National Association of Estate Planners and Councils

February, 2010 Newsletter
Provided by Leimberg Information Services

See other issues.

It's Not Just About Taxes

As this week comes to a close, the pundits in Washington are still trying to make sense out of the amazing turn of events that resulted from the special election to fill the seat vacated by the late Senator Ted Kennedy. Although it remains to be seen what the long-term impact will be on the Obama Administration's legislative agenda, it's clear that the reset button has been pushed in a most emphatic way.

Meanwhile, as Deborah Jacobs demonstrates in her commentary, despite all the havoc and uncertainty, there are marketing opportunities for estate planners. As Deborah points out, they don't involve brilliant tax saving techniques with high transaction costs. Rather, this may be the time to lead the way with damage control.

Deborah L. Jacobs is a lawyer and award-winning journalist specializing in legal topics who has contributed to many publications, including The New York Times, Bloomberg Wealth Manager and BusinessWeek. Her new book, "Estate Planning Smarts: A Practical, User-Friendly, Action-Oriented Guide" (DJWorking Unlimited, 2009), is available through booksellers and at

Here is her commentary:


As we enter the New Year, we're all living with the estate tax in limbo, while Congress ponders next steps. With the current uncertainty about the future of the tax, aggressive tax moves carry more than the usual risks. Measures designed to take advantage of new loopholes may become ineffective once Congress acts. Let's all hope that happens sooner, rather than later.


Here's where the situation stands:

·        Both the estate tax and the generation-skipping transfer tax were repealed at the end of 2009

·        Both taxes are scheduled to return in 2011 at the unfavorable rates that applied 10 years earlier. The amount that is exempt from each of these taxes will then be $1 million, and the tax on the rest will be 55 percent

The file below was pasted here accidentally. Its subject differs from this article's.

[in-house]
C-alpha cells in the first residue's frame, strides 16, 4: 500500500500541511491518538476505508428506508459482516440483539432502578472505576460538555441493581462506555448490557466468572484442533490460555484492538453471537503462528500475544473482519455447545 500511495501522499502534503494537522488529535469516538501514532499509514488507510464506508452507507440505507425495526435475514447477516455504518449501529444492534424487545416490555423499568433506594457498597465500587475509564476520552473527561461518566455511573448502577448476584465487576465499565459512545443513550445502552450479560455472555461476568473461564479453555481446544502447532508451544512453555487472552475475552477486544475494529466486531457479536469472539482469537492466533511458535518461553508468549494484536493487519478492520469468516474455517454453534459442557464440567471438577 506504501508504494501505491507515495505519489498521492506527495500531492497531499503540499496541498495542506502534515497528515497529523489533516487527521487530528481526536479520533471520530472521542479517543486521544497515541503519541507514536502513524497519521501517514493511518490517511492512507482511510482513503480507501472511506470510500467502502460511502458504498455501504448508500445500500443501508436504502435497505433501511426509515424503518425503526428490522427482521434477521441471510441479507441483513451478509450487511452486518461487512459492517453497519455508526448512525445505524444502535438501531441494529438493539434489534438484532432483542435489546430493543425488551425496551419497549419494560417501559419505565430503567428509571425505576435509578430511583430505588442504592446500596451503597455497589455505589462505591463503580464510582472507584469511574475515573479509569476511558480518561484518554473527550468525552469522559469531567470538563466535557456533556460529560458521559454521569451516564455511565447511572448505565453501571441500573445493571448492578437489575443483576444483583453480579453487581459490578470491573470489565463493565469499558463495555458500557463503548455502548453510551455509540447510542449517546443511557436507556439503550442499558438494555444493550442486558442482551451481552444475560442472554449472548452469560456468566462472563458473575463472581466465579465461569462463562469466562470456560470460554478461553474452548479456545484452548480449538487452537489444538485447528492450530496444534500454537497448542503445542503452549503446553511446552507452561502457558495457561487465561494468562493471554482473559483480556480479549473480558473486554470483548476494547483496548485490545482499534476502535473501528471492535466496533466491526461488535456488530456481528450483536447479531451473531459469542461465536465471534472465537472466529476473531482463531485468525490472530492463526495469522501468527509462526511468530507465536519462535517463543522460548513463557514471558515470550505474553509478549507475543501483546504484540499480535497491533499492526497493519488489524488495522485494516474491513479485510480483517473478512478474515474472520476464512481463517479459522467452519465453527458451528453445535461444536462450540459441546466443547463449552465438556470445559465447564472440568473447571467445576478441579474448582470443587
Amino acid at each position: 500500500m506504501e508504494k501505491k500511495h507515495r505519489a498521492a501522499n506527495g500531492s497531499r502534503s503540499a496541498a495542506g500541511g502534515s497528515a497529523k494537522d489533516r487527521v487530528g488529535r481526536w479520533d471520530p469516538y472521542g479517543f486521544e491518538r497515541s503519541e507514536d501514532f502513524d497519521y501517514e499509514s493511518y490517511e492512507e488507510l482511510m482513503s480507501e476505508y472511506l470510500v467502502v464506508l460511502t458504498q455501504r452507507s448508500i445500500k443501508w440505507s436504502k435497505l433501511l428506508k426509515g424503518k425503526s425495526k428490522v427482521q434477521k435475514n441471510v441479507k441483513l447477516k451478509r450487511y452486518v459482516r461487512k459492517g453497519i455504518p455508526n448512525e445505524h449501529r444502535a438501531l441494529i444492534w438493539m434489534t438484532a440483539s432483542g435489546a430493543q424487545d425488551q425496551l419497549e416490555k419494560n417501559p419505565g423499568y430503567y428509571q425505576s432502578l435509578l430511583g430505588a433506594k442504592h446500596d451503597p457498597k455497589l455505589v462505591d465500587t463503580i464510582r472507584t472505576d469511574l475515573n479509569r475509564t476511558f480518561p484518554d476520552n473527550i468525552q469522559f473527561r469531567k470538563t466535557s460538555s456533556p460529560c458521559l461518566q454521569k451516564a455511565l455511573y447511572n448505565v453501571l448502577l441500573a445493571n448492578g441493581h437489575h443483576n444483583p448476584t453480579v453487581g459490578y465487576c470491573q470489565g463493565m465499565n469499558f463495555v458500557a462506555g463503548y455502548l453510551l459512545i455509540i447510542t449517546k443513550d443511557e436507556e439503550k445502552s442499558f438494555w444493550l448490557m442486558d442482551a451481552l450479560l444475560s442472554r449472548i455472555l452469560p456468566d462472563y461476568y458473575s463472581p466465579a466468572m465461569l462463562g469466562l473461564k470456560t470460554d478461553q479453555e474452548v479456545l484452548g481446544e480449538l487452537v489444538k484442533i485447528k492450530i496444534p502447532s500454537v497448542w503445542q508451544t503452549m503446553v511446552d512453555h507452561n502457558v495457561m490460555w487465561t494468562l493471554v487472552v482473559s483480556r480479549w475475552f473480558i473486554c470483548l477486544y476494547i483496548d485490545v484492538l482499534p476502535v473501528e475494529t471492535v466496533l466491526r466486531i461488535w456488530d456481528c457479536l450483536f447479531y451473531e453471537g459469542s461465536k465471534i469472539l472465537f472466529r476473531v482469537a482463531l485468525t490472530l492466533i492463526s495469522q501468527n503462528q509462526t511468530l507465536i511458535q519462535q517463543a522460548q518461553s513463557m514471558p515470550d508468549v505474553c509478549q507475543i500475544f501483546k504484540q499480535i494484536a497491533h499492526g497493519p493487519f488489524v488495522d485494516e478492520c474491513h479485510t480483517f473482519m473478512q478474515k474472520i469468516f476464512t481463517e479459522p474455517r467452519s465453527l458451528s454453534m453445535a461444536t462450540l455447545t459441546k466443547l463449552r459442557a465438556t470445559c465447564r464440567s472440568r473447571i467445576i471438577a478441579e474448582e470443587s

·        There is still a gift tax for people who give away more than $1 million during life, but the top tax rate has been reduced from 45 percent to 35 percent

·        Heirs can no longer increase the cost basis of inherited assets to reflect their fair market on the date of death. Instead, the original cost basis of the property applies. This means that when they sell the assets, there will be capital gains tax on the appreciation. Each estate can exempt $1.3 million of gains from this carryover basis rule. Another $3 million exemption applies to assets inherited from a spouse.

Most estate planners expect Congress to restore the taxes retroactively. There's significant support for putting back in place the system that applied in 2009: a $3.5 million exemption for estate tax and generation-skipping transfer tax, with a 45 percent rate for these two taxes as well as the gift tax.

Past court cases suggest that restoring the tax this way is perfectly legal. But people with enough at stake may bring lawsuits arguing that a retroactive tax is unconstitutional. Prompt Congressional action after the holiday recess would reduce the incentive to bring these cases.

Short-Term Crisis Management

Meanwhile, in all the havoc, there are marketing opportunities for estate planners. But they don't involve brilliant tax saving techniques with high transaction costs. Rather, this is a time to lead the way with damage control.

If the weeks drag into months without resolution on the tax front, estate planners should apply their energies to addressing the two biggest potential trouble spots for the estates of clients who die in 2010:

Formula Clauses in Estate Planning Documents

Including these clauses in wills and living trusts has been good standard practice to take maximum advantage of the estate tax exemption, which kept increasing. Phrases like "that portion," "that fraction" or "that amount" (without saying what it was) described the sum that would go into a bypass trust, for example.

But these clauses had become potentially troublesome even before the estate tax was repealed. In 1999, the exemption was $650,000; by 2009, it had reached $3.5 million. Therefore, in estate plans structured to take full advantage of the estate tax exemption, more than ever before would go into a bypass trust and less to a surviving spouse. By 2009 this didn't necessarily reflect every client's preference.

Depending on how a formula clause is drafted, estate tax repeal could create this problem in even more cases. If the bypass trust isn't set up to make payments to the spouse (for example, if it only benefits children from a previous marriage), the spouse could wind up with nothing. Another possibility is that even if the trust does benefit the spouse, all the money will be locked up in this trust, and there will be no marital share.